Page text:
by Thomas MacEntee | Oct 2, 2012
With all the news about privacy, identity theft, and the role of access to vital records, have you ever considered that in 2012 most of us (at least here in the United States) have more privacy than our ancestors did? Most people believe that as a result of living in the digital age--an age ruled by the Internet and social media--there is less privacy than in the past. You might be surprised to find out that the reverse is actually true. And this lack of privacy has proven to be a boon to genealogists and family historians!
There are many types of privacy and the concept of privacy itself differs among various cultures. For purposes of this post, let's focus on informational privacy, which is the right to keep certain information about one's activities and whereabouts private or from the prying eyes of others.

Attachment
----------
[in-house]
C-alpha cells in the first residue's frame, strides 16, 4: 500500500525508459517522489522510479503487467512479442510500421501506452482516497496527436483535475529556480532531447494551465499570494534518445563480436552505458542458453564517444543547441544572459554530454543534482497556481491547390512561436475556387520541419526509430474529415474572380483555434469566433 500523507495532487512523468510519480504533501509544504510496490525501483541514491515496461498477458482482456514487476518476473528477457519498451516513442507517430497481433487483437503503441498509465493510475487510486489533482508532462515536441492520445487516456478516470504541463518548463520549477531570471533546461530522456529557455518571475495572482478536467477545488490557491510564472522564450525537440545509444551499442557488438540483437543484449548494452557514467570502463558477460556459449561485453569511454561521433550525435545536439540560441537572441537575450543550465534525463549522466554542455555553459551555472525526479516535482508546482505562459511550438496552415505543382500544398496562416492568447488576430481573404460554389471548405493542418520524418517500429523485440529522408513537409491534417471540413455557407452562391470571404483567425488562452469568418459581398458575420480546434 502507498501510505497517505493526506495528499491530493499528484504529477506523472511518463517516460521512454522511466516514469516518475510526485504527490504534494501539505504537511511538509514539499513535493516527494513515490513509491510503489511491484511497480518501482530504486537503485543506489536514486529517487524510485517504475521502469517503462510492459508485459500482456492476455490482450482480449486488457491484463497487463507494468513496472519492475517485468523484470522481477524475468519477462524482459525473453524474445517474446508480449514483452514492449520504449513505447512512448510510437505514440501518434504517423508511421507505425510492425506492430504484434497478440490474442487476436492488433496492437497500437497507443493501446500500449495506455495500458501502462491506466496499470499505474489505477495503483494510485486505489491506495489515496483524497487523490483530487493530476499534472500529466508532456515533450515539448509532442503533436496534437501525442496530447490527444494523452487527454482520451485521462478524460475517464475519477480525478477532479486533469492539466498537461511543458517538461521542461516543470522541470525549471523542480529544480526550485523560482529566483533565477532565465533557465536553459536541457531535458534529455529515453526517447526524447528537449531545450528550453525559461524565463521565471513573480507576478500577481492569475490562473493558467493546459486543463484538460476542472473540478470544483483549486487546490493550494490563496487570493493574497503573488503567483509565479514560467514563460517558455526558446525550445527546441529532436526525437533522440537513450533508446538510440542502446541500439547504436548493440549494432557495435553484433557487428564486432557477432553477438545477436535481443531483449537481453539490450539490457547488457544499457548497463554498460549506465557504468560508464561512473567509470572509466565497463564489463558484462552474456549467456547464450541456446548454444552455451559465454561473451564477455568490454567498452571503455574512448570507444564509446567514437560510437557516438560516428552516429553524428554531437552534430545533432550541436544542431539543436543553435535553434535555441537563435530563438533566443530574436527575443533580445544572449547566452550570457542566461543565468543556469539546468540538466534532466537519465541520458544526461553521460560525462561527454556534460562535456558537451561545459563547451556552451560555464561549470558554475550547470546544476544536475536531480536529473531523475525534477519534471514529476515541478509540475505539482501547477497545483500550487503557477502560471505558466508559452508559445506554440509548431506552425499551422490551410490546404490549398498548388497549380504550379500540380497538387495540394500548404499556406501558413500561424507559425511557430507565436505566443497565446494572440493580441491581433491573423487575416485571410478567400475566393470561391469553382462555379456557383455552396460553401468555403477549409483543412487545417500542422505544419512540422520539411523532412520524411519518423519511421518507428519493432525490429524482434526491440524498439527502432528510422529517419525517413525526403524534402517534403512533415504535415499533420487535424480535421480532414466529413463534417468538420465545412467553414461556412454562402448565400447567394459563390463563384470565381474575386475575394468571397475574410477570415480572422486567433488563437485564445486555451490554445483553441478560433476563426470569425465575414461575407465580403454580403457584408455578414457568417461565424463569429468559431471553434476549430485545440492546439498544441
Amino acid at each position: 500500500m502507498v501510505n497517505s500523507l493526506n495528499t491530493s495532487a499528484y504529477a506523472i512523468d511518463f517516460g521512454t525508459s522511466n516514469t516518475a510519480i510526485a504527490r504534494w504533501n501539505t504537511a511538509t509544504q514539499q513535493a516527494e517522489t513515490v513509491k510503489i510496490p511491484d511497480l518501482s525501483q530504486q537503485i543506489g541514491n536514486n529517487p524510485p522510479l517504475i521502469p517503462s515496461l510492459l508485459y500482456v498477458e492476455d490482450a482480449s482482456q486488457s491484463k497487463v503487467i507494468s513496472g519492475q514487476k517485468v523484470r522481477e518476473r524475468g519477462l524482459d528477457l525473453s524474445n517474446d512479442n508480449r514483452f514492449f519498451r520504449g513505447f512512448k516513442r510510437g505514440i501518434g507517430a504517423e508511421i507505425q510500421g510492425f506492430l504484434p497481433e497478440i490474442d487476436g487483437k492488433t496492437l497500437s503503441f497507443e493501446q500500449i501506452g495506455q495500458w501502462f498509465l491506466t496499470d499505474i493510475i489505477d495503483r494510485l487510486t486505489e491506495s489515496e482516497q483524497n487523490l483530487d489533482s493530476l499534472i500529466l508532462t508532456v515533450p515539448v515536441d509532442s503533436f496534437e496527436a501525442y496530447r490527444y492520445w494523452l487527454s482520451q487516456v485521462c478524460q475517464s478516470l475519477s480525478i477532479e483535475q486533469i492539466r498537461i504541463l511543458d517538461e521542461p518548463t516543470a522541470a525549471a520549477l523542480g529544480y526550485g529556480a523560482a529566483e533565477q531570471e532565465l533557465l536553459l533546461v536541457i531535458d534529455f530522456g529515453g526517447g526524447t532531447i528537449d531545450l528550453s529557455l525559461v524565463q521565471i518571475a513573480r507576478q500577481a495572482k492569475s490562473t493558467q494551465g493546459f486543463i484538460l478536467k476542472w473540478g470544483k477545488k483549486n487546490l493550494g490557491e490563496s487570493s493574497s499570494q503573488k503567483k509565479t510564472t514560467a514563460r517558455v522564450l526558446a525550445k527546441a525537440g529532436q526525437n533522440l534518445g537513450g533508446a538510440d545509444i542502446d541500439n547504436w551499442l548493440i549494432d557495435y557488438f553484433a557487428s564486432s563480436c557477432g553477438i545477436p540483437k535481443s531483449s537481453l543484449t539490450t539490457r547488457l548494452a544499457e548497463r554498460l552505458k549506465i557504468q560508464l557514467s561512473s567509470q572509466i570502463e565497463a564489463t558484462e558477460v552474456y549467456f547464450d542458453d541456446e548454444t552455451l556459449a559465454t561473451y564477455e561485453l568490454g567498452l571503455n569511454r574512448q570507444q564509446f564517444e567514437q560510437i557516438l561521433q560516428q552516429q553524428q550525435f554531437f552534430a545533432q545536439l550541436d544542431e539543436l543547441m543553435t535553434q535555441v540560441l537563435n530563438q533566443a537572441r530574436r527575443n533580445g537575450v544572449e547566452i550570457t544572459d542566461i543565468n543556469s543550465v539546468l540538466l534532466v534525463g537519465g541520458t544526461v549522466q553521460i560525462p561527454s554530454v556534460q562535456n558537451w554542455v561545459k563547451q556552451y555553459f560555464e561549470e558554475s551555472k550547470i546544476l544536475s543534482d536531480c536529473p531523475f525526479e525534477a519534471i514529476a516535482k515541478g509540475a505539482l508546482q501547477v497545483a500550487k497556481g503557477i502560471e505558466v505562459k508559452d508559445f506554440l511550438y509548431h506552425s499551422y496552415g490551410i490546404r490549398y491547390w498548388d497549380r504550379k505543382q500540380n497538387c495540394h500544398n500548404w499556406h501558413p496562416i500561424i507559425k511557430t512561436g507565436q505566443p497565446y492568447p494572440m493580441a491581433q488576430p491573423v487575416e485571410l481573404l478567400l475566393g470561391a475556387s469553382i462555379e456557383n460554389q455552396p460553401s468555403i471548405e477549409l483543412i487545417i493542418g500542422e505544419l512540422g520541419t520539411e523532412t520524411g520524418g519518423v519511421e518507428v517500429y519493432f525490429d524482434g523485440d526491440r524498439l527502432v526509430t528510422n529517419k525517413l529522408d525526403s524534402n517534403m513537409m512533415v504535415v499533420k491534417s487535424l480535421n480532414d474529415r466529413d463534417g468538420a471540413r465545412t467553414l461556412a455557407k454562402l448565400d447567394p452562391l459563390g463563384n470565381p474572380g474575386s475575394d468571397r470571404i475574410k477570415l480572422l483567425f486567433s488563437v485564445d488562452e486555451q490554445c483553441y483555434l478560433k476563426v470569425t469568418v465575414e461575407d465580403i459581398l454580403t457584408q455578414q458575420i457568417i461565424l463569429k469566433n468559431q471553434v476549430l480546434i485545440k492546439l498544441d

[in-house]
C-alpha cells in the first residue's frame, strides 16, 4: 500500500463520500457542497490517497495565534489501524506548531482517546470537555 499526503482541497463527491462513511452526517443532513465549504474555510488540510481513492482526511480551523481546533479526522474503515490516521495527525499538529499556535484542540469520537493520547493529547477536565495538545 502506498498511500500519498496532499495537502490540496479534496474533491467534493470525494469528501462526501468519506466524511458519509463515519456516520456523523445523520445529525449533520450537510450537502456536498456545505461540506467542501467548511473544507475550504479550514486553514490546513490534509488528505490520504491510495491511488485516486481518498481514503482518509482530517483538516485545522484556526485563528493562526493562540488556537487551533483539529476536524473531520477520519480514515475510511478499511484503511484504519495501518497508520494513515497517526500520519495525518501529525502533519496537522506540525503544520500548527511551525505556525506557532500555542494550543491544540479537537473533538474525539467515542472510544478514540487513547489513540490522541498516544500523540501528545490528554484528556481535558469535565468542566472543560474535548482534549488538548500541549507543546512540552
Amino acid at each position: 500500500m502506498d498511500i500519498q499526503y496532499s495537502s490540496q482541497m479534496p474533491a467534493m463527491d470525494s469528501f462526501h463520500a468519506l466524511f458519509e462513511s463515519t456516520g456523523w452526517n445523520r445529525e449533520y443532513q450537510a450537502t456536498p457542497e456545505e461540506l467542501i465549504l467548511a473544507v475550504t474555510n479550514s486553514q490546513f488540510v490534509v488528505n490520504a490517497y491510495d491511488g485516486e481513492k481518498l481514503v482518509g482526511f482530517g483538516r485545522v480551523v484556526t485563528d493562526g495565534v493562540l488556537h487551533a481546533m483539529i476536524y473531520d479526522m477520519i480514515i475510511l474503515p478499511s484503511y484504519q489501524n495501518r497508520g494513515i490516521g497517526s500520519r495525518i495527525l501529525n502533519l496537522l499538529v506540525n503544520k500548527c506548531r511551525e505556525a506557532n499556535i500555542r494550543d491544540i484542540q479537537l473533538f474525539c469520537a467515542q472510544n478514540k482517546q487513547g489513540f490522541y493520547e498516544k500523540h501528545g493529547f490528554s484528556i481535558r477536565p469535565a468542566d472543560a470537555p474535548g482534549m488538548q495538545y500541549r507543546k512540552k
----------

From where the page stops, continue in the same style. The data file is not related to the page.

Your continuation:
Did our ancestors have the same expectation of privacy about these activities as we do today? Did they worry about the public knowing where they traveled, if they were in the hospital, or who they were visiting? Did it matter if a person lived in a small town or a large city? Or was privacy limited basically to one's own home--to one's castle--and anything and everything that occurred in public was considered public knowledge?
The truth is that our ancestors lived very public lives, even at home. My Huguenot ancestors arrived in America back in the late 1670s and constructed a stone house (still standing today) which was basically a large room situated around a hearth. Children were conceived in the same room where other family members, including eight or nine other children, would work, eat and sleep. Privacy was practically unheard of especially for those at the lower rungs of the societal ladder.